Posts Tagged ‘Momofuku’

I spent much of the weekend entering my wines into cellartracker. Though it is rather time consuming process, I had come to the conclusion that I need to do something to track my wines. In the process of getting organized, I realized I had more Muscadet than I had thought. I decided to do something about that and set aside a bottle from Luneau-Papin. I thought it would be fun to cook something on Sunday that might pair well with it. I have had the wine on three previous occasions and really liked it. It’s an interesting example of the varietal in that it offers just a touch of residual sugar. It spent 42 months on the lees — it’s a bit rich and almost creamy, but brings all the acidity you would expect from a Muscadet.

There’s nothing like Muscadet with fresh oysters or clams and it is always a great choice for seafood dishes. That said, the varietal is very versatile and pairs well with many things beyond just seafood. I happen to love it with spicy Asian dishes.  A few weeks back, I made curry laksa — and was eager to make it again. The Pueri Solis seemed like a perfect pairing. The spice would work well with the touch of residual sugar and acidity. In addition, the soup’s broth has some sour and citrus flavors (in part from the fish sauce, lime juice and red curry paste) that would pair well with the wine’s citrus notes.

Unfortunately, this time my curry laksa was not quite as good as the previous effort. I made the chicken broth from scratch, buying a whole chicken and cooking it with water, a couple of celery stalks, a couple of carrots, ginger, garlic, lemon juice, lemongrass, a little fish sauce, soy, mirin, fresh thyme, curry powder, tumeric and various other spices. After the chicken was cooked, I removed it and let it cool and then pulled all of the meat. I put the broth through a strainer and put it aside.

In a dutch oven, add some curry paste and oil over medium heat. After about 7 minutes, add shallot, ginger and garlic. After 5 minutes, add the chicken, serrano pepper, green onions and spices (curry powder, tumeric, poultry seasoning). Add chicken broth, 2 star anise, 2 cloves and a small handful of chopped cilantro and simmer for 30 minutes. At this point, you could also add shrimp if you like and simmer until cooked (about 5 minutes). Add coconut milk, more cilantro and baby bok choi and let sit for 10 minutes.  In a bowl, place bean sprouts, green onion, cooked Chinese noodles and bean thread, add the soup and 1/2 of a boiled egg.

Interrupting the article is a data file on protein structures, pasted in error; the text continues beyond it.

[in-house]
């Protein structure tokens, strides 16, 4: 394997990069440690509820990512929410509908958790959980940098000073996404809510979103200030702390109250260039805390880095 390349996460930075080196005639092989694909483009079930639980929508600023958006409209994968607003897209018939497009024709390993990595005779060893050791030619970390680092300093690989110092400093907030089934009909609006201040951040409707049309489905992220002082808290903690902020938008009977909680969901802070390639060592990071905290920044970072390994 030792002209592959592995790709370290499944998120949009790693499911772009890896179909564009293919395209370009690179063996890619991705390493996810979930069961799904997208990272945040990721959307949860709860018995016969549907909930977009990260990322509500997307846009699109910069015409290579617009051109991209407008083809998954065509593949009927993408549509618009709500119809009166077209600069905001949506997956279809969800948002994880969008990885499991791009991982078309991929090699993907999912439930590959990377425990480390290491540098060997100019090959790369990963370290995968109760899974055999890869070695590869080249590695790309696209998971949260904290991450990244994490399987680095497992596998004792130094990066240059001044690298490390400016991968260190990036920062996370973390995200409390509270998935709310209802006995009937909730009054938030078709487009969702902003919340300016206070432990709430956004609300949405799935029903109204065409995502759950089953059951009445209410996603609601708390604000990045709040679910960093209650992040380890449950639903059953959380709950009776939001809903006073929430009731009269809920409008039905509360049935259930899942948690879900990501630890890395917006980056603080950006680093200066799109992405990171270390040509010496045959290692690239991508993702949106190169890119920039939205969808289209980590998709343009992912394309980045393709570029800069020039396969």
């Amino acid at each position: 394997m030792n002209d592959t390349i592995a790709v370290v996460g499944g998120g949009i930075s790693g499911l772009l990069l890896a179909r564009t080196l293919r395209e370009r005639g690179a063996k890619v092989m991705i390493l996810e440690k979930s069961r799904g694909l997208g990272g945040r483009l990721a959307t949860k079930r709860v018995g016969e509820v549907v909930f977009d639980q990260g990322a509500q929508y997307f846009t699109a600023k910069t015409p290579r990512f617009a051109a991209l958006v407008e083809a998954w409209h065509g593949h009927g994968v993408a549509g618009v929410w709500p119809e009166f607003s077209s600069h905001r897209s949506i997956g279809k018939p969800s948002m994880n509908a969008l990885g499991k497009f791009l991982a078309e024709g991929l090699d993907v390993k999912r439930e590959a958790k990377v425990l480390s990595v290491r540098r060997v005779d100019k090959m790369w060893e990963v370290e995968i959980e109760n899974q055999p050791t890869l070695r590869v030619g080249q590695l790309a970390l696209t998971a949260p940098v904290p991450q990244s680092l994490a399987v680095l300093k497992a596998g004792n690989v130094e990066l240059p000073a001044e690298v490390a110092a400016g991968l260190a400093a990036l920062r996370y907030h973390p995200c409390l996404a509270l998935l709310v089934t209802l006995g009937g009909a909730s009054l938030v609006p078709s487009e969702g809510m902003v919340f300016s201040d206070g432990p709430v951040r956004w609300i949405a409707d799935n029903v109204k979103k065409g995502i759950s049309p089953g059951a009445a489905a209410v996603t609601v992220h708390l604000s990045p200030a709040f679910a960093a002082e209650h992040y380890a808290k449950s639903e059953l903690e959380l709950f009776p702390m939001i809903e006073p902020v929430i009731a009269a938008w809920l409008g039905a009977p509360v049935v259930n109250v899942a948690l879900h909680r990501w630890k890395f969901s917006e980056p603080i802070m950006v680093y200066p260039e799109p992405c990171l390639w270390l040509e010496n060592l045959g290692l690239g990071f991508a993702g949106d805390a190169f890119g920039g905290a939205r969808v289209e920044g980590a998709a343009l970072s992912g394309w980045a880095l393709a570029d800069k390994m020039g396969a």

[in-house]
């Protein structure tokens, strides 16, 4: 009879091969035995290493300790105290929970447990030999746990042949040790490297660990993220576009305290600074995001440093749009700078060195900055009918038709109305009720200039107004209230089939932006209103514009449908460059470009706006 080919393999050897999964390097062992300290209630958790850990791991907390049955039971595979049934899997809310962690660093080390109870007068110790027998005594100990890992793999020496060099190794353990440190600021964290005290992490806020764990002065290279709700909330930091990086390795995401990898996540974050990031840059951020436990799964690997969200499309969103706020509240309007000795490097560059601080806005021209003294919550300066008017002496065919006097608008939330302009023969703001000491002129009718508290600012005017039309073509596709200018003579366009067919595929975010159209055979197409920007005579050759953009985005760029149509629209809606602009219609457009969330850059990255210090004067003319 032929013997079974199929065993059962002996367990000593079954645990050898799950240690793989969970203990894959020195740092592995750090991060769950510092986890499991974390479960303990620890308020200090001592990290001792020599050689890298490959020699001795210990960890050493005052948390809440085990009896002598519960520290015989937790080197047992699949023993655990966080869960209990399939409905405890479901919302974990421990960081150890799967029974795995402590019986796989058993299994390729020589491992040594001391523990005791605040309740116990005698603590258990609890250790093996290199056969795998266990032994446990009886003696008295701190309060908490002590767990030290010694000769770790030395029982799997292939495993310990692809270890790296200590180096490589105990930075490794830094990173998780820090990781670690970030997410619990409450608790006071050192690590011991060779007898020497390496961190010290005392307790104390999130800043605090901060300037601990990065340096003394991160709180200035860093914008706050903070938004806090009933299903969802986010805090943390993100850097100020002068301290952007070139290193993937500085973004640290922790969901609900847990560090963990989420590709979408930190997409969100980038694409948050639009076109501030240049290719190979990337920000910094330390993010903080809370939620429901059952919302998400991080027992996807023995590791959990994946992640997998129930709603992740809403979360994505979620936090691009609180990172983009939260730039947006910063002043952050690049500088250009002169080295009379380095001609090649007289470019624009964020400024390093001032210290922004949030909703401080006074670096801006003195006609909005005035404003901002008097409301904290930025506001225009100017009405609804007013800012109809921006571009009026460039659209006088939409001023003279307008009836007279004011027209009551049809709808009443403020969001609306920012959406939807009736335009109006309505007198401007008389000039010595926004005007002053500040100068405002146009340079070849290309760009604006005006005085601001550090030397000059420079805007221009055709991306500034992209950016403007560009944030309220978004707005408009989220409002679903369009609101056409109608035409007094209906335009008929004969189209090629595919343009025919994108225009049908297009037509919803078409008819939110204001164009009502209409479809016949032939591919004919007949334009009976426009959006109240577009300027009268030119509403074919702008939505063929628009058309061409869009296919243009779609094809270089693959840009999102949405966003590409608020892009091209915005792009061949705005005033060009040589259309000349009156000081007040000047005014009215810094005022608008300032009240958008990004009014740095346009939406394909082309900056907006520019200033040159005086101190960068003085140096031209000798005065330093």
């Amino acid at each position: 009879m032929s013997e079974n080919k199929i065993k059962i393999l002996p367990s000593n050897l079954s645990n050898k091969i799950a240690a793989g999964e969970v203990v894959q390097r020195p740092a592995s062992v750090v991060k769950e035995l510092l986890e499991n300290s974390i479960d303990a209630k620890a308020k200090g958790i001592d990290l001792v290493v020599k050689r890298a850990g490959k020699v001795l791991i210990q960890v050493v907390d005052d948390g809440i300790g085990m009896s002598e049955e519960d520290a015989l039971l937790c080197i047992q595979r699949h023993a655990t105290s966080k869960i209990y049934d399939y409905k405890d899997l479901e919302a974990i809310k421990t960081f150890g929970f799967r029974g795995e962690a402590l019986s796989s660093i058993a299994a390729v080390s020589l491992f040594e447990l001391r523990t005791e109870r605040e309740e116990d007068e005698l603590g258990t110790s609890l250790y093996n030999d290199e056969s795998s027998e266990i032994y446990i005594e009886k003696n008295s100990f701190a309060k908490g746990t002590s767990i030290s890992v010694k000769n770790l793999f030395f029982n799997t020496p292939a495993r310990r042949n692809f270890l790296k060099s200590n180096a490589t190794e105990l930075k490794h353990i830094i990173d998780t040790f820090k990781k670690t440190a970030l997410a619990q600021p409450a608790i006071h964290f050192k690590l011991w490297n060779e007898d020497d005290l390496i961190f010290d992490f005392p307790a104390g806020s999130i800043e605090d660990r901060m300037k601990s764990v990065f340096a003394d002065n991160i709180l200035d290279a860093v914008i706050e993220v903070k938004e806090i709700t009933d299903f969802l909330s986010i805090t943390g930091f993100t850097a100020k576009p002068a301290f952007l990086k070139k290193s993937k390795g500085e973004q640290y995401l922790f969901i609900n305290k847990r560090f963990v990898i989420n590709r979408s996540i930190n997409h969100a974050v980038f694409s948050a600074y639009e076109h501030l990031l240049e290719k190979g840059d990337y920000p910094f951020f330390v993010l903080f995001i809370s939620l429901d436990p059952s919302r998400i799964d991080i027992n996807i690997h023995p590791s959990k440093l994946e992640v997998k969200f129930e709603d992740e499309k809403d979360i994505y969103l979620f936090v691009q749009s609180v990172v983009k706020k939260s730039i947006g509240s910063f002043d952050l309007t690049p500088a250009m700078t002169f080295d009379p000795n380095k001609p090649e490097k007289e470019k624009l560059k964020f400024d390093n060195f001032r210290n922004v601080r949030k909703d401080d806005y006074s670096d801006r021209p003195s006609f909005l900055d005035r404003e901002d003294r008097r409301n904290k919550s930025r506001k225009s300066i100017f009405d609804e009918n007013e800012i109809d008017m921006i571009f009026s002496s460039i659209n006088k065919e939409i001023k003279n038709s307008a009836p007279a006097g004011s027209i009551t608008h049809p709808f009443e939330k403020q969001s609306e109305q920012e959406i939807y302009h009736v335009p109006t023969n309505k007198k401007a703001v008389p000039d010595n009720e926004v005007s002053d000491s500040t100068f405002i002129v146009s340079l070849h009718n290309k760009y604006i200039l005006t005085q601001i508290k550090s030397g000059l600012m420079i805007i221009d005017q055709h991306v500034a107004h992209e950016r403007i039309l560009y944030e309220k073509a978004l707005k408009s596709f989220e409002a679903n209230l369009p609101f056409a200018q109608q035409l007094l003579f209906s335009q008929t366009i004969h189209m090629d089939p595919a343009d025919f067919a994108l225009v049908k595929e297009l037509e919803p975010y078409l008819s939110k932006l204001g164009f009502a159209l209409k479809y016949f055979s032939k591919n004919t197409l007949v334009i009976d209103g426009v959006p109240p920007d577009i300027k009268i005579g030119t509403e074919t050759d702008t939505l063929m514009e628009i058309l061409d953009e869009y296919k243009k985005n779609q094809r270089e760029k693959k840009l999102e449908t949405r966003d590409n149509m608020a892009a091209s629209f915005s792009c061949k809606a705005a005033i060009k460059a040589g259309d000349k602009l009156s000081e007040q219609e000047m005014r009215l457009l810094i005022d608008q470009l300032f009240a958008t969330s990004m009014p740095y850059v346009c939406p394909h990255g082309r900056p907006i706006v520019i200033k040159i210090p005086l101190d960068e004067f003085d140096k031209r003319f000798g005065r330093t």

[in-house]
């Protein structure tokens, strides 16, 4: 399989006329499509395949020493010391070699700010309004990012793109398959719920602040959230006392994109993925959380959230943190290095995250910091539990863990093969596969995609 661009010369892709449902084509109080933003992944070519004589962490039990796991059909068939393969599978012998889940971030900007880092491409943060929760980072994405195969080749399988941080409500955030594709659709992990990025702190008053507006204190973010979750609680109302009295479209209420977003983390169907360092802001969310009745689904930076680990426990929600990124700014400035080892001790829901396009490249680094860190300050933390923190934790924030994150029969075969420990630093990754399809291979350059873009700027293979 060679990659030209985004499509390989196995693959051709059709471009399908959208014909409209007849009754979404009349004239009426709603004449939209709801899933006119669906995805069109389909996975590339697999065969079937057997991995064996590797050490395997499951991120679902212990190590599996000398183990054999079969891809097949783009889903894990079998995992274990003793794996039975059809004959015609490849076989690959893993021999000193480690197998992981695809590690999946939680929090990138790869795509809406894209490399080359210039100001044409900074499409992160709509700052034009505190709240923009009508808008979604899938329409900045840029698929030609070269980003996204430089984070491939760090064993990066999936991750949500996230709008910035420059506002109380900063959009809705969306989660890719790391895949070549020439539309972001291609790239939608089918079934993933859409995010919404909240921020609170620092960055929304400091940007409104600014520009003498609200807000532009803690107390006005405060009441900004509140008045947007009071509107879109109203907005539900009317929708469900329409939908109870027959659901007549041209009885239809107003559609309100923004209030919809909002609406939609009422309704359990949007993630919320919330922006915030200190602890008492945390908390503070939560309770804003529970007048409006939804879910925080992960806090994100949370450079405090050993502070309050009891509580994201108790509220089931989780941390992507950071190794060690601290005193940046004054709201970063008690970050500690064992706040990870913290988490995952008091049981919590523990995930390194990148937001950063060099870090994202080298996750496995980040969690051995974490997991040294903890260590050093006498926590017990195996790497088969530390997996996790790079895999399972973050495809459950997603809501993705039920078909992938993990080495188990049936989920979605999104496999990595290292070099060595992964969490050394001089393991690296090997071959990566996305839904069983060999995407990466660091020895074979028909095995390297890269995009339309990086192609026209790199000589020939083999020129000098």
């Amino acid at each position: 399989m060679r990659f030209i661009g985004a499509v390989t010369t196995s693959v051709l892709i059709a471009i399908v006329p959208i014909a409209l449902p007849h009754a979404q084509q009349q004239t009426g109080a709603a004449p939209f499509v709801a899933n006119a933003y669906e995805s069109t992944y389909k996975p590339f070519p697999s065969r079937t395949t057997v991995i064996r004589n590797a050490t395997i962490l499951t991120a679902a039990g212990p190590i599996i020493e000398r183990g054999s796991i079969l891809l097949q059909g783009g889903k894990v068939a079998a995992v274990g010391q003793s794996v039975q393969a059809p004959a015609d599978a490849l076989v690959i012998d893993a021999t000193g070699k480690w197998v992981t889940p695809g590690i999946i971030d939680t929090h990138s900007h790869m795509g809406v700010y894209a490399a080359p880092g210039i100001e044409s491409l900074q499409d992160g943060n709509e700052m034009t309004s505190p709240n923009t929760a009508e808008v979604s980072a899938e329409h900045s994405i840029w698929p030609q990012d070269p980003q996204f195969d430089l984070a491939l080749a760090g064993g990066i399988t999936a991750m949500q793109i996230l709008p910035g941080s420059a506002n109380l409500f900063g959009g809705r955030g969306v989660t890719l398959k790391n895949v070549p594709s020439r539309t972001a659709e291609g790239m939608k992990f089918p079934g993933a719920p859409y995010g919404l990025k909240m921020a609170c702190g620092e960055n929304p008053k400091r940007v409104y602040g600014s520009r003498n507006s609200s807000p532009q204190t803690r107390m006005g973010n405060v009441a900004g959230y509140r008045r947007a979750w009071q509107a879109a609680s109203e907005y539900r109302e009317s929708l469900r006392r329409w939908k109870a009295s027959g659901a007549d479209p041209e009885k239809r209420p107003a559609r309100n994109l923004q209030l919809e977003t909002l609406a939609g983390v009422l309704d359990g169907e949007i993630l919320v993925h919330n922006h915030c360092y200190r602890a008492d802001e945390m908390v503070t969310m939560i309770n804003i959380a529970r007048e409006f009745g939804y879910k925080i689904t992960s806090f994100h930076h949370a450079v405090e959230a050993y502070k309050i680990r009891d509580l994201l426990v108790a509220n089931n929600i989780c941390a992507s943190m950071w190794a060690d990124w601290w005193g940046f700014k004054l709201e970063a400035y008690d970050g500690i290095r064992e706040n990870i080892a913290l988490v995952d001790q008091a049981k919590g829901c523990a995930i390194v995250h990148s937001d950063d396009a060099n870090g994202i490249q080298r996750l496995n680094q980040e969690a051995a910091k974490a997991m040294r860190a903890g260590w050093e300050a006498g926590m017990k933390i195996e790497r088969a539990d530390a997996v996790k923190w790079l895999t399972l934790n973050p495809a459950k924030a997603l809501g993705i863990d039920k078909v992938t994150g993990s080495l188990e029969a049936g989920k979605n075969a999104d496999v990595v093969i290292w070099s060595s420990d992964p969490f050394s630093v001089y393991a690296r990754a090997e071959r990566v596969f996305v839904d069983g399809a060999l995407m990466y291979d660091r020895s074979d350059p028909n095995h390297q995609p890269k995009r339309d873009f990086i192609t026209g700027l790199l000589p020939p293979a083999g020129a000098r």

The last time I made this, I only used chicken thighs that I dry rubbed with curry, tumeric, cumin and salt and then grilled. I thought the meat was much more flavorful and resulted in a better bowl of soup. I was able to improve this on the second night by adding some grilled chicken that I had marinated. I also opted for David Chang’s Slow-Poached egg that puts the standard hard-boiled to shame.

The Muscadet did pair very well, though a riesling, grüner or chenin blanc might also be good options.

The Luneau-Papin Muscadet de Sèvre-et-Maine Pueri Solis 2005 is imported by Louis/Dressner Selections. Pierre and his wife Monique are the seventh generation to run the domaine, though their wines are more likely to be found listed under Luneau-Papin or even Pierre Luneau, than under the estate’s true name (Domaine Pierre de la Grange). There is a broad and varied range of cuvées produced at Luneau-Papin, which in many cases reflect vineyard or terroir of origin.They have approximately 40 hectares of vines, with 38 hectares planted to Melon de Bourgogne and the remaining 2 hectares committed to red varieties. The vineyards are situated in Le Landreau, Vallet and La Chapelle Heulin, about 20 kilometres from Nantes itself. The vines average forty-five years although some are well into their seventh decade.